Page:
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Supply Chain by the Numbers
   
 

- Sept. 20, 2018 -

   
  Supply Chain by the Numbers for Week of Sept. 20, 2018
   
 

UPS Investing Big in Peak Season Capacity; Now Union Pacific to Try Precision Railroading; IKEA Going All Green on Local Deliveries; US Truckload Rates Still Heading Higher, Much Higher

   
 
 
 
 

400,000

That incredibly is how many additional packagers per hour UPS will be able to handle in the upcoming peak season versus 2017, the company said last week. That after the parcel delivery giant had some challenges processing huge volume days near Chistmas in recent years. The capacity enhancements come from a variety of network improvements, including a growing number automated hubs, and 40 new aircraft that will boost its air capacity by one-third. Chief Operating Officer Jim Barber also said UPS focused primarily on forecasting overall volumes in recent years, but this year it will zero in on where the packages are coming from and where they are headed, using - as we reported earlier this year - new home grown analytic software.

 
 
 
 
 

60%

That is the 2020 goal rail carrier Union Pacific has for reducing its operating ratio to by 2020, with a drive to 55% beyond that. The operating ratio is calculated by dividing operating expense by operating revenue – a key financial metric in the transport sector. That number came up this week because UP announced a plan to adopt "precision railroading" techniques – an operating strategy invented by the late Hunter Harrison that focuses on reducing waste and thus operating expenses. Harrison implemented precision railroading first as CEO of Canadian National Railway, then Canadian Pacific Railway and finally CSX before his death in December 2017 in the midst of the transformation there. The move is being made in part as a result of slippage in several customer service metrics at UP – but some say precision railroading actually exacerbates service issues. That certainly happened in the months after the move at CSX, triggering many shipper complaints to the Surface Transportation Board. In fact, "In a nutshell, precision railroading means doing less with less," testified Brad Hildebrand, vice president at major rail shipper Cargill, at an Oct. 11, 2017 hearing into CSX’s service woes after Harrison implemented PR. Unified Plan 2020 will be rolled out in phases across the UP network, first on UP’s operations between Wisconsin and Texas.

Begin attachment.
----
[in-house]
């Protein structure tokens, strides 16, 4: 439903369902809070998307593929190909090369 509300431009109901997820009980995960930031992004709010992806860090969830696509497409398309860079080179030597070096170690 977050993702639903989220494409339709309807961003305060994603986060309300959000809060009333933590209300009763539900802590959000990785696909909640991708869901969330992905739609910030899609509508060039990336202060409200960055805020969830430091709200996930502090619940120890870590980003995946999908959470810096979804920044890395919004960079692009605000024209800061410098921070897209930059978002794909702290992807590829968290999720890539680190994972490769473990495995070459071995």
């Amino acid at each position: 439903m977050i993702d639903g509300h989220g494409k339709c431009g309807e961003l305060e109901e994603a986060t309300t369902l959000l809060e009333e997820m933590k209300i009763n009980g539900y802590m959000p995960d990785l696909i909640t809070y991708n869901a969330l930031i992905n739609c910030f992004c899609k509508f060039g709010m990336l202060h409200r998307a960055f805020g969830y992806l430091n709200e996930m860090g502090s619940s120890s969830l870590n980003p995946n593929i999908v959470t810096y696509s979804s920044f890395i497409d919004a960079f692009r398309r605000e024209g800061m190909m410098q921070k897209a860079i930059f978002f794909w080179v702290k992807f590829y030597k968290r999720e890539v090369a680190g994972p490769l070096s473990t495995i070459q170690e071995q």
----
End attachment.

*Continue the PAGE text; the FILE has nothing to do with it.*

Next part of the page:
100%

That’s the percent of last mile deliveries that will be made by Swedish home furnishings retailer IKEA using electric trucks or other zero emissions vehicles by 2025. To reach that goal, IKEA said it is now promising to have all its home deliveries in the urban core of five cities - Amsterdam, Los Angeles, New York, Paris and Shanghai – be through all electric by the end of 2020. Reuters reported last week that IKEA said that would mean 25% of its home deliveries would be zero-emission by that year. "For us it’s crucial to grow our business in a sustainable way - that’s why we’re speeding up the transition to EV in five inner city areas," IKEA Group CEO Jesper Brodin said in a statement. There seems to be no stopping the coming electric truck wave, especially for shorter daily routes as in local deliveries.

 
 
 
 
 

11.1%

That was the year over year growth in August in the Cass Linehaul Index, which measures per mile US truckload rates before fuel surcharges and other accessorials, according to numbers released this week. That turns out to be highest monthly percentage increase in the history of this index, as US truckload freight shows no sign of slowing down as some other modes have. "We believe that this is the strongest normalized percentage level of truckload pricing achieved since deregulation (normalized meaning except for extreme periods of recovery from recession)," Donald Broughton, analyst and commentator for the Cass indexes. The year-over-year increases over the last five months have been 8.2%, 9.0%, 9.5%, 10.2% and now the 11.1% last month. Amazing.

 
 
 
 
 
 
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